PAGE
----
|Publication number||US4940654 A|
|Application number||US 07/373,749|
|Publication date||Jul 10, 1990|
|Filing date||Jun 30, 1989|
|Priority date||Dec 23, 1987|
|Publication number||07373749, 373749, US 4940654 A, US 4940654A, US-A-4940654, US4940654 A, US4940654A|
|Inventors||Donald R. Diehl, Ronda E. Factor|
|Original Assignee||Eastman Kodak Company|
|Export Citation||BiBTeX, EndNote, RefMan|
|Patent Citations (24), Non-Patent Citations (2), Referenced by (67), Classifications (24), Legal Events (4)|
|External Links: USPTO, USPTO Assignment, Espacenet|
This application is a continuation-in-part of application Ser. No. 137,495, filed Dec. 23, 1987 now abandoned.
This invention relates to dyes, particularly dyes useful as filter dyes, especially in photographic compositions and elements.
Photographic materials often contain filter dyes to absorb light from different regions of the spectrum, such as red, blue, green, ultraviolet, and infrared, to name a few. These filter dyes are often required to perform the function of absorbing light during exposure of the material so as to prevent or at least inhibit light of a region of the spectrum from reaching at least one of the radiation-sensitive layers of the element.
After processing of the element, however, the continued presence of the filter dye will adversely affect the image quality of the photographic material. It is therefore desirable to use filter dyes that will be solubilized and removed or at least decolorized during photographic processing. Dyes that are easily solubilized, however, tend to wander throughout the photographic material during coating, adversely affecting the final image quality.
To prevent dye wandering, the dyes are often coated with a mordant to bind the dye in the layer in which it is coated. Dye mordants, while often useful, tend to either bind the dye too strongly, inhibiting removal of the dye during photographic processing, or too weakly, thus not preventing dye wandering.
Lemahieu et al describe in U.S. Pat. No. 4,092,168 a combination of specific monomethine oxonol and pentamethine carboxy-substituted oxonol dyes useful as antihalation dyes. The dyes are insoluble at coating pH's, thus eliminating the need for a dye mordant, and are soluble for removal and/or decolorization at processing pH's. These dyes are disclosed as being dispersible as solid particles in aqueous hydrophilic colloid compositions; however, no suggestion is given that any other dyes might possess the same beneficial solubility properties. The reference discusses the absorbance properties of the dyes and their suitability for antihalation use, but no teaching whatsoever is presented as to what other dyes might possess the beneficial solubility properties of being aqueous-insoluble at coating pH's and highly aqueous-soluble at processing pH's. There is also no teaching that would enable anyone as to how to choose dyes other than those specifically disclosed in the U.S. Pat. No. 4,092,168 to obtain those properties.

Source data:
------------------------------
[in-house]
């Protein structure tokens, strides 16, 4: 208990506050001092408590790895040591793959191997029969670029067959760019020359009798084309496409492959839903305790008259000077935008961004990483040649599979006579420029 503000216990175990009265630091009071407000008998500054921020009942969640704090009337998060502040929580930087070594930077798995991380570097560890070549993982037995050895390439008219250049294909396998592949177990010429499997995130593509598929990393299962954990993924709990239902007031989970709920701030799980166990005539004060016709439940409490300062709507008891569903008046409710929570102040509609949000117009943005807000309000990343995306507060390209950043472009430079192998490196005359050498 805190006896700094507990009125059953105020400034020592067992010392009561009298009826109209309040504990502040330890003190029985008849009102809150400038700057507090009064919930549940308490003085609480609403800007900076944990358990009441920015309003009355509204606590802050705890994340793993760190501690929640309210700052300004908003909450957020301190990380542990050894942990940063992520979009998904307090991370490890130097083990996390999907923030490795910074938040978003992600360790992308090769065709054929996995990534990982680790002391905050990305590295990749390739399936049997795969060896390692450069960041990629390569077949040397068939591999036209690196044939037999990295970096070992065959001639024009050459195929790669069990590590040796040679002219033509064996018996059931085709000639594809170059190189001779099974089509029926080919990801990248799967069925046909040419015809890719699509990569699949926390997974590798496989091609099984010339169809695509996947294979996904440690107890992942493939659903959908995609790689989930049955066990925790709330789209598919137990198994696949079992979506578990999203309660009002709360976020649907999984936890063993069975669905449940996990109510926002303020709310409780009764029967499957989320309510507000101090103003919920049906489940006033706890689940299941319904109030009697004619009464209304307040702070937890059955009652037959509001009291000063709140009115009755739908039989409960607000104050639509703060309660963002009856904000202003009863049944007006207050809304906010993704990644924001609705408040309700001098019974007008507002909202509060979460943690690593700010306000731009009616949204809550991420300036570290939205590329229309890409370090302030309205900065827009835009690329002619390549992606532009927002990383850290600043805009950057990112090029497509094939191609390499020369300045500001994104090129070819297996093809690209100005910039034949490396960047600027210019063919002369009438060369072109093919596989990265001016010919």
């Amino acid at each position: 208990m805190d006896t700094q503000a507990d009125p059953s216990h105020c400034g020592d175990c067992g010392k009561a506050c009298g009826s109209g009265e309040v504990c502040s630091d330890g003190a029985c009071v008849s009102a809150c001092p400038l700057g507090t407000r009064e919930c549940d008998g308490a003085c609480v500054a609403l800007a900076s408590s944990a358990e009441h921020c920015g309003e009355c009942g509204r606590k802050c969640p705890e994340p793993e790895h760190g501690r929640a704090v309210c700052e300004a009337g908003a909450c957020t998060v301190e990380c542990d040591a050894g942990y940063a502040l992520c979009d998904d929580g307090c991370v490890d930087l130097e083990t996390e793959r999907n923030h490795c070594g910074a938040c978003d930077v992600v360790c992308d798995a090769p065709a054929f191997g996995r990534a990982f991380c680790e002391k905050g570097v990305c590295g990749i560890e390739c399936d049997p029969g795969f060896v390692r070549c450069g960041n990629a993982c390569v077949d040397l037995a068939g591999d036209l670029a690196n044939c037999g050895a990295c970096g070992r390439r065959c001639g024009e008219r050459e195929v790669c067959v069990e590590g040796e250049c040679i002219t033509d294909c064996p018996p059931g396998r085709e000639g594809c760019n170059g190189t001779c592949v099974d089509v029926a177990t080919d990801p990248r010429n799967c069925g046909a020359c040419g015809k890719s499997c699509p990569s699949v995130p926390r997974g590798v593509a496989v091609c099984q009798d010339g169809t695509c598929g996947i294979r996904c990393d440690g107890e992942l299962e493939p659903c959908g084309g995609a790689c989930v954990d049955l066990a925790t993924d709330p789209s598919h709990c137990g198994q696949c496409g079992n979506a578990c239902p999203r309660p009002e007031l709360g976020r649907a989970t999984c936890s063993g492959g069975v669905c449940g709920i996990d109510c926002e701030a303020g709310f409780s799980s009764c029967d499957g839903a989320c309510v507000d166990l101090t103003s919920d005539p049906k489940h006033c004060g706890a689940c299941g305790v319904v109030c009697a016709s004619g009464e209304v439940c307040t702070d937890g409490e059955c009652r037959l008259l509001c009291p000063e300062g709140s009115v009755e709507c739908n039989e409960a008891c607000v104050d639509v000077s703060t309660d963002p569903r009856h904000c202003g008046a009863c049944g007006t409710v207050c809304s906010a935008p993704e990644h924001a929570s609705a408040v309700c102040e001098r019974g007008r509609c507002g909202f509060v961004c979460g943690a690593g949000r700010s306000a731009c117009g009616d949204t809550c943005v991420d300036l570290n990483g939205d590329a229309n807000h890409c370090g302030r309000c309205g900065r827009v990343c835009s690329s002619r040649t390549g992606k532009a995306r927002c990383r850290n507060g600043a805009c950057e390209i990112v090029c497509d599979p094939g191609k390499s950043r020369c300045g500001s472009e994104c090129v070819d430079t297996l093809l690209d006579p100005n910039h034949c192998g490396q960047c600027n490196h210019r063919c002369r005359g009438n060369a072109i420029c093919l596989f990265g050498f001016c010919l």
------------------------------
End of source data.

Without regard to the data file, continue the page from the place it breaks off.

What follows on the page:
Postle et al U.S. Pat. Nos. 4,294,916 and 4,294,917 describe solid dispersions of photographic filter dyes, including a carboxyphenyl-substituted dye as preparation 6 of the '917 patent. The dyes are said to offer the advantage of broad spectral absorption. Many of the dye dispersions described in these references, however, are subject to dye wandering in the hydrophilic layers of photographic elements. No teaching is made as to what dyes might possess the beneficial solubility properties of being aqueous-insoluble at coating pH's so as to be substantially free from dye wandering in a photographic element, yet highly aqueous-soluble at processing pH's for decolorization.